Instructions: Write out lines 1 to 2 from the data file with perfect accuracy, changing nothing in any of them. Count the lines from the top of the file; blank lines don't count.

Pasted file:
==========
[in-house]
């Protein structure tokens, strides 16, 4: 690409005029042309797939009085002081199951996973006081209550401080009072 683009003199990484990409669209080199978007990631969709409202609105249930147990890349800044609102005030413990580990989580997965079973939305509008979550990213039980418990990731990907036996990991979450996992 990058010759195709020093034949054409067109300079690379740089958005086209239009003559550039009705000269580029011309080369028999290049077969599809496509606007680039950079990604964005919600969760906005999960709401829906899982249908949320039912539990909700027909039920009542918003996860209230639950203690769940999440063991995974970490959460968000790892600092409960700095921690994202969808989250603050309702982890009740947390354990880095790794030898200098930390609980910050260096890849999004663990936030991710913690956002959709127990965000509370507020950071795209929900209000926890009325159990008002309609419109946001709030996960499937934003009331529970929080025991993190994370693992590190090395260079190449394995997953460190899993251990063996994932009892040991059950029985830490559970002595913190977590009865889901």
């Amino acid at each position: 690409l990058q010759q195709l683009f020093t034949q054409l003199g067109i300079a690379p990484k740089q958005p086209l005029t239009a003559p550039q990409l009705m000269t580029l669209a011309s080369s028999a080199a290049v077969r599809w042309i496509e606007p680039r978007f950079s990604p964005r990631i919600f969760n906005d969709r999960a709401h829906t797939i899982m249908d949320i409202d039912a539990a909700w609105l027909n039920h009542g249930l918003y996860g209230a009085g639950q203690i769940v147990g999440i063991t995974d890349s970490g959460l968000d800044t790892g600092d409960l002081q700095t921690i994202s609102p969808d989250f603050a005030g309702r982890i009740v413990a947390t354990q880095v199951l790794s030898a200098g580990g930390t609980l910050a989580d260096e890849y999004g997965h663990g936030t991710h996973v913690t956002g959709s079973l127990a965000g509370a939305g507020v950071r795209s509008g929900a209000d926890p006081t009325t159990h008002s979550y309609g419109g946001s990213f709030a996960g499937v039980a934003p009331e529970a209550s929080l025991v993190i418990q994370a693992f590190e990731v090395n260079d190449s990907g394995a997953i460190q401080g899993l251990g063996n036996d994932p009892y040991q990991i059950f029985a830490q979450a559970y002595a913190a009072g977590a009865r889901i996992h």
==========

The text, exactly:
[in-house]
């Protein structure tokens, strides 16, 4: 690409005029042309797939009085002081199951996973006081209550401080009072 683009003199990484990409669209080199978007990631969709409202609105249930147990890349800044609102005030413990580990989580997965079973939305509008979550990213039980418990990731990907036996990991979450996992 990058010759195709020093034949054409067109300079690379740089958005086209239009003559550039009705000269580029011309080369028999290049077969599809496509606007680039950079990604964005919600969760906005999960709401829906899982249908949320039912539990909700027909039920009542918003996860209230639950203690769940999440063991995974970490959460968000790892600092409960700095921690994202969808989250603050309702982890009740947390354990880095790794030898200098930390609980910050260096890849999004663990936030991710913690956002959709127990965000509370507020950071795209929900209000926890009325159990008002309609419109946001709030996960499937934003009331529970929080025991993190994370693992590190090395260079190449394995997953460190899993251990063996994932009892040991059950029985830490559970002595913190977590009865889901």